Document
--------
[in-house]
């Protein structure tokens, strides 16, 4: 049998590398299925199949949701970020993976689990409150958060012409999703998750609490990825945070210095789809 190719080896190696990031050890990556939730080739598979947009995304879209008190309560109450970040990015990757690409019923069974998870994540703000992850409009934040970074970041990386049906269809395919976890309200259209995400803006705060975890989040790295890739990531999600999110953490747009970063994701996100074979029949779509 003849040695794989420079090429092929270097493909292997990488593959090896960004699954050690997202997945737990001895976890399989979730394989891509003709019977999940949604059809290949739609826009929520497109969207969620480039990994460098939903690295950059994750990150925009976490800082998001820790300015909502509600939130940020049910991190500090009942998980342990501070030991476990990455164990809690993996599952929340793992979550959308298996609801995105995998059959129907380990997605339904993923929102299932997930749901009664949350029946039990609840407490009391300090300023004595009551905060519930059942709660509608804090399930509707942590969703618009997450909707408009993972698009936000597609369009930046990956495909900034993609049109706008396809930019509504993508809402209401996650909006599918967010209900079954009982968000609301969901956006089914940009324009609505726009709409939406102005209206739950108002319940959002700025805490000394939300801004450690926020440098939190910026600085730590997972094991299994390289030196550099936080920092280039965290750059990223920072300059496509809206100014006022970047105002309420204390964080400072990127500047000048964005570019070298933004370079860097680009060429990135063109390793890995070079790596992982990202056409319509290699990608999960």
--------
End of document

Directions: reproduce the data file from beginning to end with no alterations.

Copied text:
[in-house]
């Protein structure tokens, strides 16, 4: 049998590398299925199949949701970020993976689990409150958060012409999703998750609490990825945070210095789809 190719080896190696990031050890990556939730080739598979947009995304879209008190309560109450970040990015990757690409019923069974998870994540703000992850409009934040970074970041990386049906269809395919976890309200259209995400803006705060975890989040790295890739990531999600999110953490747009970063994701996100074979029949779509 003849040695794989420079090429092929270097493909292997990488593959090896960004699954050690997202997945737990001895976890399989979730394989891509003709019977999940949604059809290949739609826009929520497109969207969620480039990994460098939903690295950059994750990150925009976490800082998001820790300015909502509600939130940020049910991190500090009942998980342990501070030991476990990455164990809690993996599952929340793992979550959308298996609801995105995998059959129907380990997605339904993923929102299932997930749901009664949350029946039990609840407490009391300090300023004595009551905060519930059942709660509608804090399930509707942590969703618009997450909707408009993972698009936000597609369009930046990956495909900034993609049109706008396809930019509504993508809402209401996650909006599918967010209900079954009982968000609301969901956006089914940009324009609505726009709409939406102005209206739950108002319940959002700025805490000394939300801004450690926020440098939190910026600085730590997972094991299994390289030196550099936080920092280039965290750059990223920072300059496509809206100014006022970047105002309420204390964080400072990127500047000048964005570019070298933004370079860097680009060429990135063109390793890995070079790596992982990202056409319509290699990608999960």